Recently, we posted about a new feature Google was testing to help users better "explore" their surroundings, offering more fine-tuned exploration options for a user's immediate vicinity or their destination, with suggestions of what to do in the area based on time of day or conditions. The interface would apparently get its own button in Google Maps' primary view, but the button only appeared for a few users at the time.
Yesterday’s update to Google Maps was certainly no slouch for new features; it came packing some great improvements for cyclists, new voice commands during navigation, and a few other interface tweaks. In addition to these public changes, there are also two brand new features buried within the code which are not active yet, but they may point to some exciting stuff on the horizon.
"I Am Here"
Google Maps is pretty good at figuring out where we've gone; between GPS, Wi-Fi, and even things like BLE-based iBeacons, it's possible to pinpoint our locations just about everywhere, even inside of buildings.
A couple of months ago, we posted one of our early Google Search/Now rumors, and it was something of a long range rumor compared to others. While things like parking reminders, proper timer management, and bill pay reminders have already seen their public release, the ability to set contact-based reminders ("remind me when I'm with this person"), hasn't come forward yet. But it will likely appear very soon with a new feature in Android called Nearby, which will allow new interactions between you and nearby people, places, and things.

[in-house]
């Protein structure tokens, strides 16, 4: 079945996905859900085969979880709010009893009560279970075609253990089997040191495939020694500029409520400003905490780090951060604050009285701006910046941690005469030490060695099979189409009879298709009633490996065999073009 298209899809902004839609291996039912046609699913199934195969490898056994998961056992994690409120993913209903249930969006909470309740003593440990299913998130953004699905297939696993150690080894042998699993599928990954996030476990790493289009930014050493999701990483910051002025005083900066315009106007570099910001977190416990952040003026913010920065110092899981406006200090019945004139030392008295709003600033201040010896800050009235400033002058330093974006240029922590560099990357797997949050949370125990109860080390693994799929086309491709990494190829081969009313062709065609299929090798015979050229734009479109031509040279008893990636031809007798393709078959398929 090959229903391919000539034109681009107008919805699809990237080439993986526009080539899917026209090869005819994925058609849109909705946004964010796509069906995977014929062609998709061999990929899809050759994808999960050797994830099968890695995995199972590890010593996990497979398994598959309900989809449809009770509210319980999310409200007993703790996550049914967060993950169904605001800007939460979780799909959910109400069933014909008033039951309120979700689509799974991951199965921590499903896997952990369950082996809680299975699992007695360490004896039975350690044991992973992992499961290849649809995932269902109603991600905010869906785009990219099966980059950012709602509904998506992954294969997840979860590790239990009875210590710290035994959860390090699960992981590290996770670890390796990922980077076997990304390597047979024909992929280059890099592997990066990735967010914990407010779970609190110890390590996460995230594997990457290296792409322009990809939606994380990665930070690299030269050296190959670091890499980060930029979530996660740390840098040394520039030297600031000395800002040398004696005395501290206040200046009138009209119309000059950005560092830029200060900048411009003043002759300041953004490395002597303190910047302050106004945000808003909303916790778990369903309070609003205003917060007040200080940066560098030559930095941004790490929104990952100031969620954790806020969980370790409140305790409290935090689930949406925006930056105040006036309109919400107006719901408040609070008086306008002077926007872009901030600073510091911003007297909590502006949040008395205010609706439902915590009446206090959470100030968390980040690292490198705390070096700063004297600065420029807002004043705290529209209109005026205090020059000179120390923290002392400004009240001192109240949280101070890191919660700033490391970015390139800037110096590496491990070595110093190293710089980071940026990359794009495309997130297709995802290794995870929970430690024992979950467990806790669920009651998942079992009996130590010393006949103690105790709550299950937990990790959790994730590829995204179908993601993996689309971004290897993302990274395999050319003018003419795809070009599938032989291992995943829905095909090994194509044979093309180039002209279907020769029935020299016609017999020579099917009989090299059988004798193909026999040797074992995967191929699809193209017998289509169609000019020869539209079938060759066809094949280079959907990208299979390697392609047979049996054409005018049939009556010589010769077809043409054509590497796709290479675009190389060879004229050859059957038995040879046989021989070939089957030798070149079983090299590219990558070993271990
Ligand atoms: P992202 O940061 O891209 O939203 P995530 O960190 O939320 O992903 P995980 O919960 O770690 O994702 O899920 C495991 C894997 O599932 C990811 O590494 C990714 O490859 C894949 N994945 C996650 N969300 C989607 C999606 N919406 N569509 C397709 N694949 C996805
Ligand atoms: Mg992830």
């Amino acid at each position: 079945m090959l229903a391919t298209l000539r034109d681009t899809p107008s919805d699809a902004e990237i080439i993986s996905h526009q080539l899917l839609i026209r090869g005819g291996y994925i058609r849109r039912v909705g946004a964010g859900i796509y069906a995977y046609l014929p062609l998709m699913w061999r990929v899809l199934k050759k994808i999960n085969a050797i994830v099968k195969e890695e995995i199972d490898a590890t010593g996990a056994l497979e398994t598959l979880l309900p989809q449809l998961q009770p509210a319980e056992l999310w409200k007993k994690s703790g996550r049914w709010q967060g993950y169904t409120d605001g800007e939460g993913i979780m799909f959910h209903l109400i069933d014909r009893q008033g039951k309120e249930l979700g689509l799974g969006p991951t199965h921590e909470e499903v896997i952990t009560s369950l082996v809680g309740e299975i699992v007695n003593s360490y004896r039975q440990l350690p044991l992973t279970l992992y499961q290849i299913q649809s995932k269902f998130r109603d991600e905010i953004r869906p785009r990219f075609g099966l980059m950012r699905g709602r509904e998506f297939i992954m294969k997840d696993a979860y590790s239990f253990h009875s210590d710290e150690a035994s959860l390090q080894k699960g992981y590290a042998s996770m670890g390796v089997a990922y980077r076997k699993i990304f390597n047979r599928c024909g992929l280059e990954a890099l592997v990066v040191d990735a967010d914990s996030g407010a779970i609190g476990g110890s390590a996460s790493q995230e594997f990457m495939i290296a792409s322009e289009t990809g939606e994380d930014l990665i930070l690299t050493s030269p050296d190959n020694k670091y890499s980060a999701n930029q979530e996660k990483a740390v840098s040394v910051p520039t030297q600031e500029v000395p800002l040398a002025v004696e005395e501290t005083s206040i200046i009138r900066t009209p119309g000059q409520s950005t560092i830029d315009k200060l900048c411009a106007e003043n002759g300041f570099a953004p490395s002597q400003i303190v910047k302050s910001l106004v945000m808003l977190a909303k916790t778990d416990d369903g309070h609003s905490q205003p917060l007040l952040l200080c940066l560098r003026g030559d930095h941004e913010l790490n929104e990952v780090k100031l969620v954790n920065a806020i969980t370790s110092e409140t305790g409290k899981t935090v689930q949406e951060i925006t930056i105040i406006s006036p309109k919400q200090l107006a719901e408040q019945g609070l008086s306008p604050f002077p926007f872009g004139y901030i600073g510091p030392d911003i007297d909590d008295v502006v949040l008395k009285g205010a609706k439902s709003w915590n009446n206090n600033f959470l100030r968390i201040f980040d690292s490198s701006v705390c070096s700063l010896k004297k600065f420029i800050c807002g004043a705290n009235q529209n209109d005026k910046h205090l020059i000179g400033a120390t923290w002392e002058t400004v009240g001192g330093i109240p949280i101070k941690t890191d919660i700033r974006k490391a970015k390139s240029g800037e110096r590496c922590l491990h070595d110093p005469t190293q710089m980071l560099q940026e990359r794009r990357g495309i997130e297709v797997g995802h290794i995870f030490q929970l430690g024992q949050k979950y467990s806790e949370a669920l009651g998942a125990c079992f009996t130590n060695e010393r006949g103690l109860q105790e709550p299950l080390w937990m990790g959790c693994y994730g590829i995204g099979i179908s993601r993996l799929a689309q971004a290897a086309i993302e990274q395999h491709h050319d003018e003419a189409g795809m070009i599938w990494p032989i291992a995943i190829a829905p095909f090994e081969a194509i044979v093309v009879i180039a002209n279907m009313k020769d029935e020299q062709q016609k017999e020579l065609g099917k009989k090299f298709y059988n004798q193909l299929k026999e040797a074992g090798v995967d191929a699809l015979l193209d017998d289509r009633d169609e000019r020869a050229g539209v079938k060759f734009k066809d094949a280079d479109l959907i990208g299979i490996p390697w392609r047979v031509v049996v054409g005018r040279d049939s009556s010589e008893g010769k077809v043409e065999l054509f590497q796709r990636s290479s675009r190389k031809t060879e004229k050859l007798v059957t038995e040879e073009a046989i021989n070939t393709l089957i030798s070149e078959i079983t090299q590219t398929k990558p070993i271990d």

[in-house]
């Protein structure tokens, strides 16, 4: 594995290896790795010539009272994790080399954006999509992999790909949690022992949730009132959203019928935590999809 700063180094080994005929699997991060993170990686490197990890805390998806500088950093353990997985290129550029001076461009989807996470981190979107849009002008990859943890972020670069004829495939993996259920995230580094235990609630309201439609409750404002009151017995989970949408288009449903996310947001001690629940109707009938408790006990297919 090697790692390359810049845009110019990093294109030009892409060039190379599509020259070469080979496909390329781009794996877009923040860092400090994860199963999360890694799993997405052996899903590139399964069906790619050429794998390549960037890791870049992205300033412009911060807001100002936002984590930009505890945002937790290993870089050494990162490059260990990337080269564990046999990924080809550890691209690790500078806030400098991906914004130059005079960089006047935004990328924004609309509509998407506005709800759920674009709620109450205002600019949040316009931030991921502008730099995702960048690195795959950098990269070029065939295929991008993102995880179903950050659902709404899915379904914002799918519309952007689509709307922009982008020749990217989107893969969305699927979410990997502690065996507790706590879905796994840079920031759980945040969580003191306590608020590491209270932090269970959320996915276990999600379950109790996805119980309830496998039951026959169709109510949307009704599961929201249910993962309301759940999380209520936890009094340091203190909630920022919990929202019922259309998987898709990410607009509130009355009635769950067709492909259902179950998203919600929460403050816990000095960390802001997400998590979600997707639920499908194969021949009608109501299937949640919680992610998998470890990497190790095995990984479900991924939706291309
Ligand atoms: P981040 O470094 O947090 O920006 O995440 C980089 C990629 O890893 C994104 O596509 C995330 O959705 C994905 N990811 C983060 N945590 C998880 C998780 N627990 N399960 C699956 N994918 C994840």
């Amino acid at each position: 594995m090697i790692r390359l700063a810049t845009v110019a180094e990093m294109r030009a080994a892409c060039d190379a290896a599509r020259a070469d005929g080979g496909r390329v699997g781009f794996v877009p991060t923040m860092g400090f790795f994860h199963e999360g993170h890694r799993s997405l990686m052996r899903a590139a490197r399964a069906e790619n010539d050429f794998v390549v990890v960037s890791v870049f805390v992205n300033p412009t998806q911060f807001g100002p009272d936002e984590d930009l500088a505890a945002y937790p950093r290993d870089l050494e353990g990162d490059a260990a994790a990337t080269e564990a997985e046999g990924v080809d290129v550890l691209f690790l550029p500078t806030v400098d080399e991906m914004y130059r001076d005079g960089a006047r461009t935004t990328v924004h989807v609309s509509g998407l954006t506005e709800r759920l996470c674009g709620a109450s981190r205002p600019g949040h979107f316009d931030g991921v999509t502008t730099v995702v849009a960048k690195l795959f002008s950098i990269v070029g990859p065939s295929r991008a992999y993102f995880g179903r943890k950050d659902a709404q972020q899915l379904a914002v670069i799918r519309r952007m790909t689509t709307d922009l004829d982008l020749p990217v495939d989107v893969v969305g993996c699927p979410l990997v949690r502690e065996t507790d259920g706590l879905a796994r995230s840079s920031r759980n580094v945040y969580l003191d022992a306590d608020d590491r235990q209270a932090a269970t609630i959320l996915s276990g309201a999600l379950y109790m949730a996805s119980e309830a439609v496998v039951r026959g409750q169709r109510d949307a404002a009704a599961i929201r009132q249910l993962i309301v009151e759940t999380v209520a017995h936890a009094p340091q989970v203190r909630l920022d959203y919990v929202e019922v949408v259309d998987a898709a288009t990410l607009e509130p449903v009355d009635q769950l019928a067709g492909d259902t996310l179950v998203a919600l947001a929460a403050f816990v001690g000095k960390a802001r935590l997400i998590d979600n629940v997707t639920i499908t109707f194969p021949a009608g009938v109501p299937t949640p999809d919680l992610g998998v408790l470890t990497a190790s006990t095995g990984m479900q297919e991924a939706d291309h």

What do you do when you arrive in a new city and want to know what to do? I'm sure there are plenty of possible answers, but the correct one is to fire up Yelp. In the US, it's just hard to find a competing platform that offers the sheer depth and functionality that the service offers. Yelp displays discounts, allows user to make reservations, has Open Table integration, and - my personal favorite - gives quick access to addresses.
In the information age, discovery is a profitable trade. Google even built its fortune on discovering new and relevant info. As everyone and their mother begins sharing everything about their lives online, startups and large corporations alike have a new source of data to pull from. Enter Likes!, an app that uses things your friends and family have liked on Facebook to help you discover restaurants, movies, events, and more.
The app is a great concept.